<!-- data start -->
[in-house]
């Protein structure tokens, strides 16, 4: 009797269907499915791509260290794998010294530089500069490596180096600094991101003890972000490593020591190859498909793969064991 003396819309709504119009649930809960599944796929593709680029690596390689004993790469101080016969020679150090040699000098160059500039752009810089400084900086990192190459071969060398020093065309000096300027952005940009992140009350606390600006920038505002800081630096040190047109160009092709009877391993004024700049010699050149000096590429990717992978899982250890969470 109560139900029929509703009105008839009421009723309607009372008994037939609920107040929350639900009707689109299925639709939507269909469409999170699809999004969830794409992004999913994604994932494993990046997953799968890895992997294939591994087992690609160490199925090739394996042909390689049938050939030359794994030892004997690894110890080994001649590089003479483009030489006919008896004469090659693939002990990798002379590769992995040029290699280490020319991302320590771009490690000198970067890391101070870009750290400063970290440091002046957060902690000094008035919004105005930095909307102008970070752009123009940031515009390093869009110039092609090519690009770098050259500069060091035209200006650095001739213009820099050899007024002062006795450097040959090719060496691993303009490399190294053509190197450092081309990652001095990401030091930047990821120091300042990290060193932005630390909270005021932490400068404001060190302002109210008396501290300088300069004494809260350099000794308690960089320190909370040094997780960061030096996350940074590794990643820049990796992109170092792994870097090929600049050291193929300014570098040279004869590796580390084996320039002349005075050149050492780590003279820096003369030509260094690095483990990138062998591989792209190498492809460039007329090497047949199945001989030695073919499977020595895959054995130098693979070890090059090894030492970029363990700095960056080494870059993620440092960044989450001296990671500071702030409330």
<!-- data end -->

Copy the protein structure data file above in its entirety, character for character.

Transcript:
[in-house]
């Protein structure tokens, strides 16, 4: 009797269907499915791509260290794998010294530089500069490596180096600094991101003890972000490593020591190859498909793969064991 003396819309709504119009649930809960599944796929593709680029690596390689004993790469101080016969020679150090040699000098160059500039752009810089400084900086990192190459071969060398020093065309000096300027952005940009992140009350606390600006920038505002800081630096040190047109160009092709009877391993004024700049010699050149000096590429990717992978899982250890969470 109560139900029929509703009105008839009421009723309607009372008994037939609920107040929350639900009707689109299925639709939507269909469409999170699809999004969830794409992004999913994604994932494993990046997953799968890895992997294939591994087992690609160490199925090739394996042909390689049938050939030359794994030892004997690894110890080994001649590089003479483009030489006919008896004469090659693939002990990798002379590769992995040029290699280490020319991302320590771009490690000198970067890391101070870009750290400063970290440091002046957060902690000094008035919004105005930095909307102008970070752009123009940031515009390093869009110039092609090519690009770098050259500069060091035209200006650095001739213009820099050899007024002062006795450097040959090719060496691993303009490399190294053509190197450092081309990652001095990401030091930047990821120091300042990290060193932005630390909270005021932490400068404001060190302002109210008396501290300088300069004494809260350099000794308690960089320190909370040094997780960061030096996350940074590794990643820049990796992109170092792994870097090929600049050291193929300014570098040279004869590796580390084996320039002349005075050149050492780590003279820096003369030509260094690095483990990138062998591989792209190498492809460039007329090497047949199945001989030695073919499977020595895959054995130098693979070890090059090894030492970029363990700095960056080494870059993620440092960044989450001296990671500071702030409330």